2011: David Jentsch, Edythe London, and Dario Ringach – Drs. Jentsch, London, and Ringach were honored for the rare courage they demonstrated in speaking out forcefully for the value of the use of animals in biomedical research, even in the face of grave threats and vicious acts of harassment and vandalism against them and their families. Drs. Jentsch, London, and Ringach are researchers at UCLA who used non-human primates in their research on schizophrenia, addiction, and visual processing. They wrote op-eds; founded Pro-Test for Science, an organization of students and faculty that encourages support for research that uses animals; and initiated a dialogue with peaceful animal rights advocates.
2010: Elizabeth Loftus – Dr. Loftus is honored for the profound impact that her pioneering research on human memory has had on the administration of justice in the United States and abroad.
2009: Nancy Olivieri – Dr. Olivieri was honored for her indefatigable determination that patient safety and research integrity come before institutional and commercial interests and for her courage in defending these principles in the face of severe consequences.
2006: Eugenie Scott, the Dover High School Department, and R. Wesley McCoy – The two individuals and the teachers, each independently and in their own way, fought the attempts to replace sound teaching of evolution with the false science of creationism. Dr. Scott directed an organization that was established to publish scientific information, speak to the media, and initiate other projects to oppose teaching religious ideology in place of science. The Dover High School department, refused to follow the direction of the school board to “challenge students to think creatively about alternative scientific explanations” to evolution in their biology classes at the risk of their jobs. Mr. McCoy, chair of the science department at North Cobb High School in Georgia testified at public hearings in opposition to the Cobb County School Board’s intent to introduce intelligent design theory in the schools.
2004: The NIH Recombinant DNA Advisory Committee (RAC) – The committee was honored for establishing guidelines for the safe conduct of recombinant DNA research, thus alleviating the concerns of the public regarding this new technology. In recent years, the RAC has registered and reviewed all NIH-funded trials of gene therapy. The RAC model of diverse committee membership and open meetings has ensured a public voice in the review of the safety and ethics of gene therapy research among academic and industrial investigators.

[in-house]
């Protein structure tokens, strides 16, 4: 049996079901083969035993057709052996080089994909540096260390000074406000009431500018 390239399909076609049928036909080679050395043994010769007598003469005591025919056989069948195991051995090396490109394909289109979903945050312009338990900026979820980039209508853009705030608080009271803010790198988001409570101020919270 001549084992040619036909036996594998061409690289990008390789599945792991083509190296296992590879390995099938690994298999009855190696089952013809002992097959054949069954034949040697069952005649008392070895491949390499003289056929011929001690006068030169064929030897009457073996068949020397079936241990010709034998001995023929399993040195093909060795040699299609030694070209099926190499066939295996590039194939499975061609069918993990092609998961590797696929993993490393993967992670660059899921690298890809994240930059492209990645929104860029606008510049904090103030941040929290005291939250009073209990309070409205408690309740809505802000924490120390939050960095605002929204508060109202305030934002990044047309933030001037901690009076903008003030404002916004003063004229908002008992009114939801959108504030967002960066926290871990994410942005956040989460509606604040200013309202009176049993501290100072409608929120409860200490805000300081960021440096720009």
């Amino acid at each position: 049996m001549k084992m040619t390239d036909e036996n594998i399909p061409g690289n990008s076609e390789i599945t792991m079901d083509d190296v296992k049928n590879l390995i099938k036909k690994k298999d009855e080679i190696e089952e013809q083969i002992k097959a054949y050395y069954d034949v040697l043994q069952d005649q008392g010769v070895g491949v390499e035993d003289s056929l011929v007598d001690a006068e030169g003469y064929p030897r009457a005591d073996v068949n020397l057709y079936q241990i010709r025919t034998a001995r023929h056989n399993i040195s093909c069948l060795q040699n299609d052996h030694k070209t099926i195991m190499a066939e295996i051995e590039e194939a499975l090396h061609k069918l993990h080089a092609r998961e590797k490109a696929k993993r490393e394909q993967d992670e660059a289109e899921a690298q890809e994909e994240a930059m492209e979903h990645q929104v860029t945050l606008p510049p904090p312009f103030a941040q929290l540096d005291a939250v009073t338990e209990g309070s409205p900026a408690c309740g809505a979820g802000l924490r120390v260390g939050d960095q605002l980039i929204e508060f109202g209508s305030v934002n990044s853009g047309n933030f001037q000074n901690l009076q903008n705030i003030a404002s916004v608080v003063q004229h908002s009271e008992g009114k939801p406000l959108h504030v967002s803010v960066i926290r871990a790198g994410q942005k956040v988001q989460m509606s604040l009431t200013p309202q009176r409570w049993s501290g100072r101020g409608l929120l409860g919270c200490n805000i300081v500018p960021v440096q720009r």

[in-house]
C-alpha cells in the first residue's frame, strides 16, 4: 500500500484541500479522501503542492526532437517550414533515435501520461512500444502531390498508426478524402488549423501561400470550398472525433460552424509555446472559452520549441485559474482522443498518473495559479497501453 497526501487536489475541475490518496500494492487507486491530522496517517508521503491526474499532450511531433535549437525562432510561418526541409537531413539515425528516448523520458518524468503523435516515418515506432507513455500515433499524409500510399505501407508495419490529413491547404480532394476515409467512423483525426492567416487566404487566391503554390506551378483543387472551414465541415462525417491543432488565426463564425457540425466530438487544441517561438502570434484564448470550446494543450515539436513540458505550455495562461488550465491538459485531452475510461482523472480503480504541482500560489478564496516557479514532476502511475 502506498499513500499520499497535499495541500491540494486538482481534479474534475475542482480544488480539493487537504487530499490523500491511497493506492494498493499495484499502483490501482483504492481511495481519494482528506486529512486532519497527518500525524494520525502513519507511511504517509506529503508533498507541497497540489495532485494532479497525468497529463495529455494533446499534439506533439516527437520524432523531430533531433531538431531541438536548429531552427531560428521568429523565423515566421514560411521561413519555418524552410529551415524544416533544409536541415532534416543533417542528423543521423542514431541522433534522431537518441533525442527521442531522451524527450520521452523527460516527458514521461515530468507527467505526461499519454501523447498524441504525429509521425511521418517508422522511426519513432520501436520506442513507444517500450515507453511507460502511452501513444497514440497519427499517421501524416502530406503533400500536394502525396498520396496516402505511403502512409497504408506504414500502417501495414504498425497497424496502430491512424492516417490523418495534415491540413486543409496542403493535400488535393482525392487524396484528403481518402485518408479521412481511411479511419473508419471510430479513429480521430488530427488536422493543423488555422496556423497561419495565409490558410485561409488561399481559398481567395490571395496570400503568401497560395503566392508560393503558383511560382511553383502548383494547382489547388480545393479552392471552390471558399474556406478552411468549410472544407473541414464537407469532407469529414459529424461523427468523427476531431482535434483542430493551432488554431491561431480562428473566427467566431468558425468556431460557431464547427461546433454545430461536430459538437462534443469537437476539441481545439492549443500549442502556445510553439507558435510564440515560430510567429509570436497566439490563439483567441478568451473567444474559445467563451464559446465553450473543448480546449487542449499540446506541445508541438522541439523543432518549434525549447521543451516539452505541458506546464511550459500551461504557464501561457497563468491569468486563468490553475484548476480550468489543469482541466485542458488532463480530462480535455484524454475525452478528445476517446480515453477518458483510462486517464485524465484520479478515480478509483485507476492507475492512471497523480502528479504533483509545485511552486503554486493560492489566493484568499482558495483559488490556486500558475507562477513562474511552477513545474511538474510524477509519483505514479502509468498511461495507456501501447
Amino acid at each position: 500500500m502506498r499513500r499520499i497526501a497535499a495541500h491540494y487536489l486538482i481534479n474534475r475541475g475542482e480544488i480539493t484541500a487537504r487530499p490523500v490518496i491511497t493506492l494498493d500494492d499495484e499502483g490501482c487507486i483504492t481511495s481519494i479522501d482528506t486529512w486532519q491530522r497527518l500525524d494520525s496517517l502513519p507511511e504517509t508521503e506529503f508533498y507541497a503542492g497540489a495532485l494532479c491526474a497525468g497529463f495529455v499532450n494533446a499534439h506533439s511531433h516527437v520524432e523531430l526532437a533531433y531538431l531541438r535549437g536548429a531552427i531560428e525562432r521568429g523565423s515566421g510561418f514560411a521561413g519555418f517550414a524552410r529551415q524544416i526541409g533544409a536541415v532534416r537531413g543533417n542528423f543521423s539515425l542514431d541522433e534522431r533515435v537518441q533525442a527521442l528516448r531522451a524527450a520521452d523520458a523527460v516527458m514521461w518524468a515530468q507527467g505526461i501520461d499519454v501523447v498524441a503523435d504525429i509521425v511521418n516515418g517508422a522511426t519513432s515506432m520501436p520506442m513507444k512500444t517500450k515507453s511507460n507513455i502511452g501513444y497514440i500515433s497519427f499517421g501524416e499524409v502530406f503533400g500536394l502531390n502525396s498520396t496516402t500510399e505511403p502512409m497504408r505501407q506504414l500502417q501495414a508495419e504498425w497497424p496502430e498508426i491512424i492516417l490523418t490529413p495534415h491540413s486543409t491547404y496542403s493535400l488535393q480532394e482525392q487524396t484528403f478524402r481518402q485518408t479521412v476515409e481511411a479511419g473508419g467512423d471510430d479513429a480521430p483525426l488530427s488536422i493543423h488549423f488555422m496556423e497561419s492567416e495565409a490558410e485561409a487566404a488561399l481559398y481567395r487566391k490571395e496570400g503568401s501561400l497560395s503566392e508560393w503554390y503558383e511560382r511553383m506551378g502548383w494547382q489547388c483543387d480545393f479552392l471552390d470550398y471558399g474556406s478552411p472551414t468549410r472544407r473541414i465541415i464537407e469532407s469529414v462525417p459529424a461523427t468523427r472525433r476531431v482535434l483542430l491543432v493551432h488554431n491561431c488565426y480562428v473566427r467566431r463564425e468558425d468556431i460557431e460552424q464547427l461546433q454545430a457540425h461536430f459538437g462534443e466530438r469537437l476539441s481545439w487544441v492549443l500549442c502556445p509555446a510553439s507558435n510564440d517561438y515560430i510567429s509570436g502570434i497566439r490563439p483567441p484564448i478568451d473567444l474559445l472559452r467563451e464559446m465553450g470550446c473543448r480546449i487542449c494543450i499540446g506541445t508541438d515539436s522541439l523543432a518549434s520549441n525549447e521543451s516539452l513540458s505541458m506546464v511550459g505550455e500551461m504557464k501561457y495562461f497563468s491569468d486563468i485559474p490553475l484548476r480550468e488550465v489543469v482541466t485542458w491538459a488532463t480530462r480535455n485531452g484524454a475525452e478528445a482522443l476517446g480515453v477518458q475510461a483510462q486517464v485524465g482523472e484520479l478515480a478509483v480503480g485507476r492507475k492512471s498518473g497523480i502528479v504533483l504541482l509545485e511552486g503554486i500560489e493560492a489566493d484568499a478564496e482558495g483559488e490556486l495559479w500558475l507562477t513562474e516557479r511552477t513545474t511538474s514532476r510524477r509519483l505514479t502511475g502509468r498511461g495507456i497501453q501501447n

2003: L. Dennis Smith – Dr. Smith, the president of the University of Nebraska, was honored for his staunch defense of academic freedom and for his advocacy for the responsible conduct of scientific research. In the face of intense opposition from the governor and members of the state legislature, he defended scientists at the University of Nebraska Medical School who were conducting important research that used tissue from aborted fetuses. Additionally, he set a precedent for the responsible conduct of research by establishing the first university bioethics commission in the country.
2000: Howard Schachman – A professor of the Graduate School and Professor Emeritus in the Department of Molecular and Cell Biology at the University of California, Berkeley, and former chairman of the Department of Molecular Biology, Dr. Schachman was honored for his outstanding contributions, over a fifty-year period, in protecting and promoting values key to the scientific enterprise. For example, Dr. Schachman was at the center of the debate over the manner in which research fraud/misconduct should be addressed by the federal government. While strongly supporting government efforts to curb fraud in science, Dr. Schachman began a decade-long struggle to insure that regulations would not impinge on the freedoms that allow scientists to be creative in their pursuit of knowledge.